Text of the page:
Then the author introduced the iterative Fibonacci algorithm, and formally proved that the iterative and recursive algorithms were equivalent. But the author failed to explain where that iterative algorithm came from: there was no general purpose tool like memoization that could be used to derive the iterative form from the recursive form. I still remember the intellectual disappointment.
Now, with co-recursion and a couple of other techniques, that gap is finally bridged. Using co-recursion, I can derive the stream algorithm directly from the recursive definition. And then I can apply deforestation techniques and tail-call optimization to derive the iterative algorithm from the stream algorithm. That's a pretty powerful intellectual toolset, don't you think?
I think I've read that book too.
For the benefit of anyone following along at home: The unproven-but-accepted Church-Turing thesis states that any algorithm that can be done on a Turing machine (i.e., a Turing-complete language) can be represented as a recursive function and a function in the lambda calculus, and vice-versa.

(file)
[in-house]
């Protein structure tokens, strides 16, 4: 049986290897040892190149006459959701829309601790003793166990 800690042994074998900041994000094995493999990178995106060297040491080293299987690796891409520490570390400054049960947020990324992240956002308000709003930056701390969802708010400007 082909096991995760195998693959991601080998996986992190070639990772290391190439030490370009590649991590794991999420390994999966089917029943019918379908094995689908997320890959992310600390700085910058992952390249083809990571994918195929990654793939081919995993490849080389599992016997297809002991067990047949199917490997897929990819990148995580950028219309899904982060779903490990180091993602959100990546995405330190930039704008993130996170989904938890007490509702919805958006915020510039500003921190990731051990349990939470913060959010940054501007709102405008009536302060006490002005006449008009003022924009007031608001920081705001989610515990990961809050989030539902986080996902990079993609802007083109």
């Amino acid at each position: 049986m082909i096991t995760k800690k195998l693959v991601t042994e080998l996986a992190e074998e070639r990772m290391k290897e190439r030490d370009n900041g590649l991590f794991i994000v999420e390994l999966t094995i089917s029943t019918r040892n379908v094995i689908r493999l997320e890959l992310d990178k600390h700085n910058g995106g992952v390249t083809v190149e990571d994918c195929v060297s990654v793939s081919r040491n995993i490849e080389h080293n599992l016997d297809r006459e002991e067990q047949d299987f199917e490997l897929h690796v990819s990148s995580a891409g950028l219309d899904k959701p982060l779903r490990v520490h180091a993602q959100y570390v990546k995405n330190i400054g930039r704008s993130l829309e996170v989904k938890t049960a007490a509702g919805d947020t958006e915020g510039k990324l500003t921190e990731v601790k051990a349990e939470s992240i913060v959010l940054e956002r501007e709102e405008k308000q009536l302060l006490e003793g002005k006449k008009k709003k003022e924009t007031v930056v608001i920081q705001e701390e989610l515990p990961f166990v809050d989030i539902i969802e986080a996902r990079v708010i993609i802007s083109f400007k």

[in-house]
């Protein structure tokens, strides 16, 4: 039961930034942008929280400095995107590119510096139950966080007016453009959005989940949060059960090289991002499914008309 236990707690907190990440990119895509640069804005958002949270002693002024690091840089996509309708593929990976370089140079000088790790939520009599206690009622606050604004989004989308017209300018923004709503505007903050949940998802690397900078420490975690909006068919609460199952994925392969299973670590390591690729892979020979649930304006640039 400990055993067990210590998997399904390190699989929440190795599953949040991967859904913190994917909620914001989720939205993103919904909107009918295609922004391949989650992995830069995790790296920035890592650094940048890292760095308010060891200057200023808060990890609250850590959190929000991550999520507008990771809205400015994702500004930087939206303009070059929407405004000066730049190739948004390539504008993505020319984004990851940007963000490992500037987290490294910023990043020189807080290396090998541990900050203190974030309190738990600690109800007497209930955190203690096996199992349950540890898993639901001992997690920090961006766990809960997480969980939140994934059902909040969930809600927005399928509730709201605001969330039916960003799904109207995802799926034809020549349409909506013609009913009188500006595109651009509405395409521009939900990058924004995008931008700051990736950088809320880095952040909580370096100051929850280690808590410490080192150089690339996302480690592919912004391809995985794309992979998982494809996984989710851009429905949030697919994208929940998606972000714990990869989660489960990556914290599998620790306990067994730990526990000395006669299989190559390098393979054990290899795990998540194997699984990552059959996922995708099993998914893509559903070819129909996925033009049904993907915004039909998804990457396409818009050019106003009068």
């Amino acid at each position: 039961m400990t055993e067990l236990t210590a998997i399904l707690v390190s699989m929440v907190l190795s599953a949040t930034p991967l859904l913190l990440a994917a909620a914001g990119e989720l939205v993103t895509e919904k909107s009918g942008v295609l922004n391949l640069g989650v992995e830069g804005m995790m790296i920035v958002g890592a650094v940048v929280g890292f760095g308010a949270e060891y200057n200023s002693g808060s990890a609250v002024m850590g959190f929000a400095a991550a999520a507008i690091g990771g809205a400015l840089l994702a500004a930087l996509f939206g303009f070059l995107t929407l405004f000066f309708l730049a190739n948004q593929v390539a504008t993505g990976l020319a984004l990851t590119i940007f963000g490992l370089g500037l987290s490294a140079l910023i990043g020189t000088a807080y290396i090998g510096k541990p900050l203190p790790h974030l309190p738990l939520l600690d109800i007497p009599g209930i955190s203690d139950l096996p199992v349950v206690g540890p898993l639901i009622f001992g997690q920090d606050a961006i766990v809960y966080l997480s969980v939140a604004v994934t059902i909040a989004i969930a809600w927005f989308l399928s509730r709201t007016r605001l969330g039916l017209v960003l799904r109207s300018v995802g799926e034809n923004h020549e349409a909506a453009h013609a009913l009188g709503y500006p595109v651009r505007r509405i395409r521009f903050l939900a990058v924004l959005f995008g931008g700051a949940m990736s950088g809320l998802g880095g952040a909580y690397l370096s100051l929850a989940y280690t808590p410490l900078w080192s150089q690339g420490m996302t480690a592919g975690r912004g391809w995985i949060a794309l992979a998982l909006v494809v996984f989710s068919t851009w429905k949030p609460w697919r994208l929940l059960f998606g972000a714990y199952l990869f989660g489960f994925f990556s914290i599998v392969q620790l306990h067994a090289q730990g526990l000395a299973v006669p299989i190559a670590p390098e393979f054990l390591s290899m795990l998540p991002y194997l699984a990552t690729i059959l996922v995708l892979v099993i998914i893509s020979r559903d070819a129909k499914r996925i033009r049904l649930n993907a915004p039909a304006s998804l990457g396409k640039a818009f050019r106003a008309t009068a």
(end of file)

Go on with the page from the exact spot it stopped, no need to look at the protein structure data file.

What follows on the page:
And then I can apply deforestation techniques and tail-call optimization to derive the iterative algorithm from the stream algorithm.
How do you use deforestation and tail-call optimization to derive an iterative function from a stream in the general case?
You're also pulling a false comparison: you've jumped from a 'general' algorithm to "what a corecursive function is evaluated as under Haskell's semantics".
Corecursion builds a data structure. A TCO function, for example, won't produce that kind of output. The corecursive function could only be directly equivalent to the linear time, constant memory TCO function in a lazily-evaluated runtime (if that's true - tail recursive functions in Haskell can actually blow up the stack due to lazy evaluation).
How do you cut an iron bar in half with a pair of scissors?
Deforestation is a tool; not a universal truth.
You're also pulling a false comparison ... The corecursive function could only be directly equivalent to the linear time, constant memory TCO function in a lazily-evaluated runtime
But I'm using a lazily evaluated runtime. My code is Haskell. And in any case, I used deforestation in the last step to remove the lazily evaluated data structure.
If I understand you correctly, you're telling me that high-level mathematical formalisms work better in Haskell. Yes, they do.